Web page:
The announcement from the U.S. National Institutes of Health (NIH), the biggest funder of medical research in this country, is seen as a major development because male specimens traditionally dominate drug research.
Curtis Meinert, at Johns Hopkins University's Bloomberg School of Public Health in Baltimore, Maryland, is an expert in the design of clinical trials. He believes results from men apply to women, too.
"In general, things that work, work," Meinert said. "And so it's independent of male or female. So to some degree I expect it doesn't make much difference."
Not so, according to Phyllis Greenberger, president of the Society for Women's Health Research.
"When researchers have looked at sex differences, they sometimes find that something works better in a man versus a woman or the other way around," she said. "So it's not just about women anymore. It's really understanding the mechanism of disease."
Lobbying efforts by women's health advocates led Congress to pass a law in the 1990s requiring federally-funded research to include more women in large clinical trials.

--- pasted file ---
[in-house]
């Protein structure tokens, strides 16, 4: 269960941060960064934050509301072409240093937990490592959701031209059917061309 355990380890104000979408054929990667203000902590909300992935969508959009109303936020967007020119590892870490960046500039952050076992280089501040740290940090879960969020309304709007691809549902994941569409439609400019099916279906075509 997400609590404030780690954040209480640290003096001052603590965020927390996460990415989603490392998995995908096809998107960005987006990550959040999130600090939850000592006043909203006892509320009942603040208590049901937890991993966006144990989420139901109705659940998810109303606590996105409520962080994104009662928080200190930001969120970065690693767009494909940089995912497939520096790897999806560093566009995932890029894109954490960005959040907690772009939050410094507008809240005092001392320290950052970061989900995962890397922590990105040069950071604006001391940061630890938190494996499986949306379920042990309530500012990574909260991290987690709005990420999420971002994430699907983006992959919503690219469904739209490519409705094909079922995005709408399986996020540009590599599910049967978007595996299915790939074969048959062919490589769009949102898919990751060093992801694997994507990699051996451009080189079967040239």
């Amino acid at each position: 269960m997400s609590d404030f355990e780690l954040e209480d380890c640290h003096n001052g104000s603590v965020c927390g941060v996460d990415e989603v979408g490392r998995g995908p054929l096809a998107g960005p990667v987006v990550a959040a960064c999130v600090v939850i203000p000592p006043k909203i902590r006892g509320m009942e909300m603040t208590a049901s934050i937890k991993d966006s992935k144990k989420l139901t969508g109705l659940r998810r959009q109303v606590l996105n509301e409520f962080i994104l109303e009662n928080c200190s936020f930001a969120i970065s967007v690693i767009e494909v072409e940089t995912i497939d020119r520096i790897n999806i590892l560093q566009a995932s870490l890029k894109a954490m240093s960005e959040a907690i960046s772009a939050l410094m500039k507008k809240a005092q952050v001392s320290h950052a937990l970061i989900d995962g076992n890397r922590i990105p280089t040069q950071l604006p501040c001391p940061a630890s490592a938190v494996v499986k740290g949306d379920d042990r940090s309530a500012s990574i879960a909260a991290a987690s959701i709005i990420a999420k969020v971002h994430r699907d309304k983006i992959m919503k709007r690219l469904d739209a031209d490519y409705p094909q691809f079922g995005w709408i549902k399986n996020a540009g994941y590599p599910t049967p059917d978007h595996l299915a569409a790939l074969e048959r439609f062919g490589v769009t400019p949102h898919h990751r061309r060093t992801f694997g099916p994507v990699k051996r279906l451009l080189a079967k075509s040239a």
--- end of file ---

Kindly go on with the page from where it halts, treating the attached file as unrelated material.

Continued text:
Before then, it was widely believed that what works in men works for women.
Janine Austin Clayton, an ophthalmologist by training who directs the Office of Research on Women's Health at the National Institutes of Health, says participants in NIH-funded research now include an equal number of men and women.
The two genders respond differently to different drugs, says Clayton. For example, some medication can be harmful to women at the doses recommended for men.
"We want to understand that so that when I'm treating a patient any day ‒ my mother, your father ‒ I can design that treatment with that patient in mind, with sex-specific evidence behind it," she said.
Clayton adds that certain illnesses, such as heart disease and some eye conditions, manifest differently in women and men, which is why drugs and dosing need to be tailored for women.